Re-Paint Copper Roof Over Bay Window?

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Old 07-31-14, 03:12 PM
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Re-Paint Copper Roof Over Bay Window?

The paint on my copper roof is chipping off. I haven't painted it. It was like this when I bought my house. What is the standard here to scrape and repaint? I honestly have no idea what to do here and I cant find solid answers online.

Help please?


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Old 07-31-14, 03:17 PM
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Normally you don't paint copper, it doesn't need the protection and most like the patina it gets over time.
To paint I'd scrape/sand as needed and then apply a quality latex house paint.
 
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Old 07-31-14, 03:20 PM
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I cannot believe anyone would paint over a real copper roof. Thats just crazy to pay a premium for the material and install and then cover it up.

Are you sure it's not a steel roof that was painted to (badly) simulate weathered copper? I don't see any exposed copper, just what looks like the original baked on finish or maybe a primer.

If it's steel, there are plenty of ways to address it. Test it with a magnet.
 
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Old 07-31-14, 03:26 PM
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Uh-oh!!!!


Not copper! It is magnetic. That's strange because there are a few similar homes around here with copper roofs. So now what> ?
 
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Old 07-31-14, 04:14 PM
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Well, as Mark said...you'll have to remove the loose stuff then apply a quality paint. You should do the whole thing or you will see it. Not much different than painting a steel door.

Someone cheaped out, but wanted the look...bad decision that you now have to live with.
 
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Old 08-01-14, 05:25 AM
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Good catch Vic

Since it's steel, you should use a solvent based primer on any raw metal. Generally latex is still best for the top coat especially if the metal is thin enough to be flexible. Latex is somewhat flexible, oil base is not. Latex also tends to hold it's color longer ..... especially here in the south.
 
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Old 08-01-14, 09:19 AM
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So scrape off the old paint? Should I get it all off? I assume the answer is yes to both. So what is the best way of doing this? It would seem that I could damage the roof if I don't do it properly.
 
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Old 08-01-14, 09:26 AM
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You have to be careful with scraping! Generally scraping lightly and then sanding works best. There shouldn't be a need to remove all the paint - just what is loose. If you want to remove it all, I'd start with a chemical stripper.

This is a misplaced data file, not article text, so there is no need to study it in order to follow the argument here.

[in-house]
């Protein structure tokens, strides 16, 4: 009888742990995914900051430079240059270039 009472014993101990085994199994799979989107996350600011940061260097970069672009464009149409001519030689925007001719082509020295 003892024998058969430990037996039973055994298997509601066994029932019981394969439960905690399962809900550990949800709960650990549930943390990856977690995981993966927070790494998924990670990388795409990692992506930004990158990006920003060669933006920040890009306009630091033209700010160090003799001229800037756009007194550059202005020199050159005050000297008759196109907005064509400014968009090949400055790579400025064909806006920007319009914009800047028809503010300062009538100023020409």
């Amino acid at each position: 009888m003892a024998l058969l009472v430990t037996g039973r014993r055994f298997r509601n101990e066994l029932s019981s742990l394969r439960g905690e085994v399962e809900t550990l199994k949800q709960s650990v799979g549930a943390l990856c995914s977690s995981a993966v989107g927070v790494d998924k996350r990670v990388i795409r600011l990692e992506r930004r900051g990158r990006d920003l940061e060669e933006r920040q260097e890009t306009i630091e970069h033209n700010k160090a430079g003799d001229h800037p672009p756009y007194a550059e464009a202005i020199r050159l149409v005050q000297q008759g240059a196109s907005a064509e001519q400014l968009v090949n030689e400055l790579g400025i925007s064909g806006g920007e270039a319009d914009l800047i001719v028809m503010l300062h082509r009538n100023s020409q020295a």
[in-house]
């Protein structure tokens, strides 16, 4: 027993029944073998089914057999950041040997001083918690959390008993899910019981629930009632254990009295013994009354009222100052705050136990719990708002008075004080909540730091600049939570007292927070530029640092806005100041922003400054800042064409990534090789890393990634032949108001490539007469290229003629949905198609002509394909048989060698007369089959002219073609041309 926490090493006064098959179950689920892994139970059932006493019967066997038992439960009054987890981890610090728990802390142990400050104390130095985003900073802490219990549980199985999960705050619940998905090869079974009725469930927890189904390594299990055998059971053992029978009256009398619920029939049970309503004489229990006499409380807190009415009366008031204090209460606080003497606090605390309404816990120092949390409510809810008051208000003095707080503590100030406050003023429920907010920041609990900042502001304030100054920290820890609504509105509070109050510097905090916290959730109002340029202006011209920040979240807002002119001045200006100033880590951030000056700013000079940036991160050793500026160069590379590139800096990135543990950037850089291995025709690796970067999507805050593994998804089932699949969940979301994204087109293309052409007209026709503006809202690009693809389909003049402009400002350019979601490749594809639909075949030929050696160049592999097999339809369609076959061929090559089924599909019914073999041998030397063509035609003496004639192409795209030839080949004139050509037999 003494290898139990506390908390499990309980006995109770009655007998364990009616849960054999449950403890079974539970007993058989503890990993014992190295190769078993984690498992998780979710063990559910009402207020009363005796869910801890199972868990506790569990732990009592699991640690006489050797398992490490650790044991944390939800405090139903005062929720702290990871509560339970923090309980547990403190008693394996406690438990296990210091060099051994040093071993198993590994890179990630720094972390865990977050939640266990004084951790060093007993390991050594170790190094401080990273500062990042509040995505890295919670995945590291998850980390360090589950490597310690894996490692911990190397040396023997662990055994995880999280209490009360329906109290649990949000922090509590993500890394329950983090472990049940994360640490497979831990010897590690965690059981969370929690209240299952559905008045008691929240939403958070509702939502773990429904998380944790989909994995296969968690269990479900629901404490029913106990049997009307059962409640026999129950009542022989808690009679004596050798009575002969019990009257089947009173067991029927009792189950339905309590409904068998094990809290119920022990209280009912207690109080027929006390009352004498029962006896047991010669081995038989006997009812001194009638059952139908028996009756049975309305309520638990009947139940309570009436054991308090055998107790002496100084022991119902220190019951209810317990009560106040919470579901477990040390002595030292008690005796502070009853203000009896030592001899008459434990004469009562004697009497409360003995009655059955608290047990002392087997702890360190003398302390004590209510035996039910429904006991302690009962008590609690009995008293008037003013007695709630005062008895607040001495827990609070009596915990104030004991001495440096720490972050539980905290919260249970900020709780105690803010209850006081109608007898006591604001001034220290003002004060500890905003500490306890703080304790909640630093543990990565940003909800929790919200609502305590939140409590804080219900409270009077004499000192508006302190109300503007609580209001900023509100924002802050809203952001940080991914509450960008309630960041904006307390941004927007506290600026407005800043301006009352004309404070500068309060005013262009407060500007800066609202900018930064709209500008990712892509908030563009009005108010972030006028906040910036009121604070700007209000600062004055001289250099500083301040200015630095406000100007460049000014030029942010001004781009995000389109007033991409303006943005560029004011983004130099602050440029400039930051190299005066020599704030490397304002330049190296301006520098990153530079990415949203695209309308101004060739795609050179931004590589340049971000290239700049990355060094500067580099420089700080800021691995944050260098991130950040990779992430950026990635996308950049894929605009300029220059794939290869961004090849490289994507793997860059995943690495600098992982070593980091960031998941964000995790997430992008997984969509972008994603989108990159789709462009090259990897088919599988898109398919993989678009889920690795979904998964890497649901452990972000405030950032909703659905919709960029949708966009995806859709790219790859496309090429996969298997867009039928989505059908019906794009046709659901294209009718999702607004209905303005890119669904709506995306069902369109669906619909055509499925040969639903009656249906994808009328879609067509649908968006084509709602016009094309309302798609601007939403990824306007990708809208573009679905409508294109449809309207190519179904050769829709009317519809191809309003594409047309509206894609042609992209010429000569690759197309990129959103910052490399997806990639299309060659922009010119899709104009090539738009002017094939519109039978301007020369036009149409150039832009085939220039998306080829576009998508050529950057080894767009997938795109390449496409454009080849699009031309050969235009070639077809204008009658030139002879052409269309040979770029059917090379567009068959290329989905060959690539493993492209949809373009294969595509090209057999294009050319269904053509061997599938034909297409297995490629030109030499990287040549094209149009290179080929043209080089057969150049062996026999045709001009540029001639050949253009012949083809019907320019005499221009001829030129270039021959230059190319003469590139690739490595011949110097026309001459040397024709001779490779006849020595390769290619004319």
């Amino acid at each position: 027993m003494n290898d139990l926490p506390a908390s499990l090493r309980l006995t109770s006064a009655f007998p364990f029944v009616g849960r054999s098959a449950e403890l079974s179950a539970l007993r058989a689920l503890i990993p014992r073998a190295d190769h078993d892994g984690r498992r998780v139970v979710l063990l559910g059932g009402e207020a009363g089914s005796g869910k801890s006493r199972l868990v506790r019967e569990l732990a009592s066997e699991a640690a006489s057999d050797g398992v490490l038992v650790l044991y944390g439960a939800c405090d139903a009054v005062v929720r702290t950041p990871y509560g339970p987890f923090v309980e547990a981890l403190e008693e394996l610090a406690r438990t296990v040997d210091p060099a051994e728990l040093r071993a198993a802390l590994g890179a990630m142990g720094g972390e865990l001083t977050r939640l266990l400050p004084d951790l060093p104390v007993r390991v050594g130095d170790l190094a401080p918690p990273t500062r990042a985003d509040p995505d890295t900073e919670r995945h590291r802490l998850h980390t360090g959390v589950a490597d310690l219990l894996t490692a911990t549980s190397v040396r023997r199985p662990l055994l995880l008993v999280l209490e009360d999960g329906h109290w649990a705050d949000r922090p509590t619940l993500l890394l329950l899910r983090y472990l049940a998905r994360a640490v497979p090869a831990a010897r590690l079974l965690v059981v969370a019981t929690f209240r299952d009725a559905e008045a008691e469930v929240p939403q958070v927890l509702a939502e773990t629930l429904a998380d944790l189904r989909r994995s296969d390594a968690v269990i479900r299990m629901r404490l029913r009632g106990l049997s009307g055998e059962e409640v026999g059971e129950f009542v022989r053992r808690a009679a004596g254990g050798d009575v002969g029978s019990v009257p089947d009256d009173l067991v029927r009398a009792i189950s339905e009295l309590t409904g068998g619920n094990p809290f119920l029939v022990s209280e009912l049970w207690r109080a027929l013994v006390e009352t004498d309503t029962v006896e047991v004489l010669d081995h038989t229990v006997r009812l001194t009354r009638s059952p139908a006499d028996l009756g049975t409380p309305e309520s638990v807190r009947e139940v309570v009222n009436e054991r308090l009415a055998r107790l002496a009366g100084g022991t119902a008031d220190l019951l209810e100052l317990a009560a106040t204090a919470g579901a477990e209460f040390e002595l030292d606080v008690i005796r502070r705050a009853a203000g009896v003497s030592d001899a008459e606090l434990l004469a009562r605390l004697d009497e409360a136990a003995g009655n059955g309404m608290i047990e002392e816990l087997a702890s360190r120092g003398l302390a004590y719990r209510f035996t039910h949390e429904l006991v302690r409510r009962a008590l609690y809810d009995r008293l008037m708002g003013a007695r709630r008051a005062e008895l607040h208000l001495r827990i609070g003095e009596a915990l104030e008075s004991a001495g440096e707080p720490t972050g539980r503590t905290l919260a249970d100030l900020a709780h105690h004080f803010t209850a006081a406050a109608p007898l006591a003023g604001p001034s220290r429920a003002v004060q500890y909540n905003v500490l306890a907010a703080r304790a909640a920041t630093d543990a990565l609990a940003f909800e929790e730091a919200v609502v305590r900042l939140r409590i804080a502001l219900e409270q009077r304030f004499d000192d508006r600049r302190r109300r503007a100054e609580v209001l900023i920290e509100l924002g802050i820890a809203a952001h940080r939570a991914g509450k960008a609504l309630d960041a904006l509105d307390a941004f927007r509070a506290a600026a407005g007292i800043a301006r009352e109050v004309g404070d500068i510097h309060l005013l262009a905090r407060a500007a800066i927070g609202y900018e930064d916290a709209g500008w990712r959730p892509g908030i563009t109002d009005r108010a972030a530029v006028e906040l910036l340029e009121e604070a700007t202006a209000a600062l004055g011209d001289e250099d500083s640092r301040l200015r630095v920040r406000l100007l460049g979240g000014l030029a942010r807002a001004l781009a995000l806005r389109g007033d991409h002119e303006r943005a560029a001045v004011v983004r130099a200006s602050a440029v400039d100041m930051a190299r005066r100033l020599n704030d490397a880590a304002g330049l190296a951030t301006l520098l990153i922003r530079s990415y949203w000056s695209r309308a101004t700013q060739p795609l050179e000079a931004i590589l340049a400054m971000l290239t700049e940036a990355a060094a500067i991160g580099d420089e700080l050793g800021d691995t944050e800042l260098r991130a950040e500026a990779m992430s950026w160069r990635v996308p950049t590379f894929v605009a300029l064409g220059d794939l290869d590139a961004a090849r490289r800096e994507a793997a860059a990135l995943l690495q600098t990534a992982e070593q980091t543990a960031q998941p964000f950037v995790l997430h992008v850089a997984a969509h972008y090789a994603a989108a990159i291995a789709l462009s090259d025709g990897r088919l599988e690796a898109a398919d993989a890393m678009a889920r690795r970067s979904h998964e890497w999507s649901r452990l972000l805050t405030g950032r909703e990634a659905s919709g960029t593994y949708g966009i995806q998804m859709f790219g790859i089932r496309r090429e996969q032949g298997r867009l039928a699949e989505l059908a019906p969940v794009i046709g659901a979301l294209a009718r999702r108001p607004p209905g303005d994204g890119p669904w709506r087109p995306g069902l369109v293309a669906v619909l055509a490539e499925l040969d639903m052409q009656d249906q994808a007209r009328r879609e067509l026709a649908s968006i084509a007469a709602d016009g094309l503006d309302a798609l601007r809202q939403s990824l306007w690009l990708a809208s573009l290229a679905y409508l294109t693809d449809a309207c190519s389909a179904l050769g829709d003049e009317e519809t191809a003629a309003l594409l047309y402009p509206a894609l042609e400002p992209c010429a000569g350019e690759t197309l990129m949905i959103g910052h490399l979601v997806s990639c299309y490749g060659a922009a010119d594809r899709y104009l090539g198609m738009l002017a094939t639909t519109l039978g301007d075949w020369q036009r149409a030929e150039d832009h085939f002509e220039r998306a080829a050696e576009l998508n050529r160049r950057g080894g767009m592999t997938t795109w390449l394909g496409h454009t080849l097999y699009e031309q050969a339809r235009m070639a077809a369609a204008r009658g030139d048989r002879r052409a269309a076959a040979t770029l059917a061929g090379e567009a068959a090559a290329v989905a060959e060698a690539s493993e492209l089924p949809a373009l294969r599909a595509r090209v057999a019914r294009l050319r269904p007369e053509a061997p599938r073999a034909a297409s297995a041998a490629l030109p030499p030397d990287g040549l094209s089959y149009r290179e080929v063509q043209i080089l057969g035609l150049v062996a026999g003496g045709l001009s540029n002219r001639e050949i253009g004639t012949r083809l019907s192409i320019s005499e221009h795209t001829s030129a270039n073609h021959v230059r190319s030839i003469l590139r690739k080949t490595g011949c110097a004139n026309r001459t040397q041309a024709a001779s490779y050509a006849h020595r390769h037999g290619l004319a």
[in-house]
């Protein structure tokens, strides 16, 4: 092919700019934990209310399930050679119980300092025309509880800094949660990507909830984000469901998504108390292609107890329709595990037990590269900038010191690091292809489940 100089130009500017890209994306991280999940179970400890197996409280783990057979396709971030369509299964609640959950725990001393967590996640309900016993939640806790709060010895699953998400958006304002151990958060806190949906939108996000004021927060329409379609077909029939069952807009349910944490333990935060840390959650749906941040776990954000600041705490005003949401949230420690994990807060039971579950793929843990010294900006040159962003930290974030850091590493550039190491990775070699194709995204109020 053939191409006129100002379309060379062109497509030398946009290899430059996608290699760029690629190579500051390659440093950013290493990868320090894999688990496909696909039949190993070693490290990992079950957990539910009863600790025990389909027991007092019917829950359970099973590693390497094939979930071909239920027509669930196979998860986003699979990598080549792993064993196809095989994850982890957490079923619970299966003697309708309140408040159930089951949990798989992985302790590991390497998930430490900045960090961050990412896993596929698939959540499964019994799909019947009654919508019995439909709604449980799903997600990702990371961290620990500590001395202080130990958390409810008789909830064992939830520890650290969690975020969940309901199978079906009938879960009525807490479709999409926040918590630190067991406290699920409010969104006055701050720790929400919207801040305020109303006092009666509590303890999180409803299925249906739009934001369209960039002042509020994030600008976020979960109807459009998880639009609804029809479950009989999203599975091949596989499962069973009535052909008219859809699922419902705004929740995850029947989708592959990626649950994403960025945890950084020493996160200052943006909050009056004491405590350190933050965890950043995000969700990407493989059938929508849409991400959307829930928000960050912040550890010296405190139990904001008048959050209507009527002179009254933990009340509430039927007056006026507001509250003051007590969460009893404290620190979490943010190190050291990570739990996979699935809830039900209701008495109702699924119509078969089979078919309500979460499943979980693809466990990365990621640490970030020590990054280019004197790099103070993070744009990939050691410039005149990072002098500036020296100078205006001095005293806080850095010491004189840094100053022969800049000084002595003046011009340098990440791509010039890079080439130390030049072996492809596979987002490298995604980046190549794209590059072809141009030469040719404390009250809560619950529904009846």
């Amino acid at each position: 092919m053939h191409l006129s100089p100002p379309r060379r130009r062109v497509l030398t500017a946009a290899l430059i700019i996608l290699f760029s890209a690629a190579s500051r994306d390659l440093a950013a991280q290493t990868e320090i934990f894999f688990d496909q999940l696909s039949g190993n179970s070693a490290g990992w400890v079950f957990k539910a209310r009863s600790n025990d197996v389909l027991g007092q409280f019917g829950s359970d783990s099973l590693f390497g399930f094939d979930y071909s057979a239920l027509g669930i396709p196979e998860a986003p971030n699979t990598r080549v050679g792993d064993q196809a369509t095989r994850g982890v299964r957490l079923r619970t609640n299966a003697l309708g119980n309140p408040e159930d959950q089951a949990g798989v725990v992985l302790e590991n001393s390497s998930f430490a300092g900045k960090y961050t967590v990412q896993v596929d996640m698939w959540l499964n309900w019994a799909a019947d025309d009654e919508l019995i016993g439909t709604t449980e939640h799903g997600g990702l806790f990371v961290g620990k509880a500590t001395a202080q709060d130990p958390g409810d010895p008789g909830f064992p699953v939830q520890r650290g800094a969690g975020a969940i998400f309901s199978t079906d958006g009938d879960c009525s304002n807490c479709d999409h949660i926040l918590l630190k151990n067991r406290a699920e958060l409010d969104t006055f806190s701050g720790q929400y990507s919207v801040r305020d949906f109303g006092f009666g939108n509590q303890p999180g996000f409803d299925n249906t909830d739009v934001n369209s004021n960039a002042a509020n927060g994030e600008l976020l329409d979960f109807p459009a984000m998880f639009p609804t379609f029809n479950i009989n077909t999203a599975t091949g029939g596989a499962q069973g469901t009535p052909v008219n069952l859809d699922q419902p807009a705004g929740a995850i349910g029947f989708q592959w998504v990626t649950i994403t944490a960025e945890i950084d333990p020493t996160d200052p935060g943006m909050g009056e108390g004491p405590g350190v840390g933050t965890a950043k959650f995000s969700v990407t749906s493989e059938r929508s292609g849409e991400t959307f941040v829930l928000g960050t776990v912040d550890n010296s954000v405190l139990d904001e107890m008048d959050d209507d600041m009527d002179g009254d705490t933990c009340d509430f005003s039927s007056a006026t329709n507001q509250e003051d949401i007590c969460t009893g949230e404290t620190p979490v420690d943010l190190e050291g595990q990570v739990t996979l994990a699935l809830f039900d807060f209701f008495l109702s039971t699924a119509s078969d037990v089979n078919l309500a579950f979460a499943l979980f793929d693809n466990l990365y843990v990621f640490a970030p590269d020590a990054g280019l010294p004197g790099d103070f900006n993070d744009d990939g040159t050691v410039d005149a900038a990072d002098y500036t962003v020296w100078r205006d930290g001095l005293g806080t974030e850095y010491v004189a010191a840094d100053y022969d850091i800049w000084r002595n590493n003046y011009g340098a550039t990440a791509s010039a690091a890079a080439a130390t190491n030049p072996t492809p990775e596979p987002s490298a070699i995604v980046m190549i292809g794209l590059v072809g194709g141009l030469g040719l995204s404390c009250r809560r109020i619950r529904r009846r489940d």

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Old 08-01-14, 09:31 AM
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I think I'd use a plastic scraper to get the flaking stuff off (to avoid any gouging of the metal) , then sand everything by hand with maybe an 80 or 100 grit to remove any chalking or loose areas and roughen up the surface a bit. Then apply a new topcoat. It doesn't look like you have any bare metal?? So you may not need a primer.

There are rules about oil over latex or latex over oil, so it would be good to determine what is already on there. One of the Pro's can explain that better than I.
 
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Old 08-01-14, 10:24 AM
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Generally you can apply latex paint over weathered oil base paint. The no latex over oil without a solvent based primer rule is mostly for interior painting.
http://www.doityourself.com/forum/pa...latex-oil.html
 
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Old 08-03-14, 03:01 PM
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So your saying it doesn't matter what I have? I can/should use latex paint? Should I primer it? Should I use latex or oil?
 
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Old 08-03-14, 03:18 PM
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Latex should be used as a topcoat. It weathers well and has more "flex" which you need for the metal. You should only need a primer if there is any bare metal showing through, so don't be too aggressive with any sanding or scraping.

I'd guess that the area that's flaking probably had some contamination since the rest seems to be holding up well.

I'd probably do the scraping and sanding, rinse with water, let dry completely, then give it a wipe down with something like mineral spirits. Let that dry off then paint, priming any bare metal. You could probably use something like an automotive primer.
 
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Old 08-04-14, 04:09 AM
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As Vic said, the primer over any exposed/raw metal needs to be solvent based in order to prevent rust. Exterior paint will adhere fine over clean weathered oil base paint.
 
 

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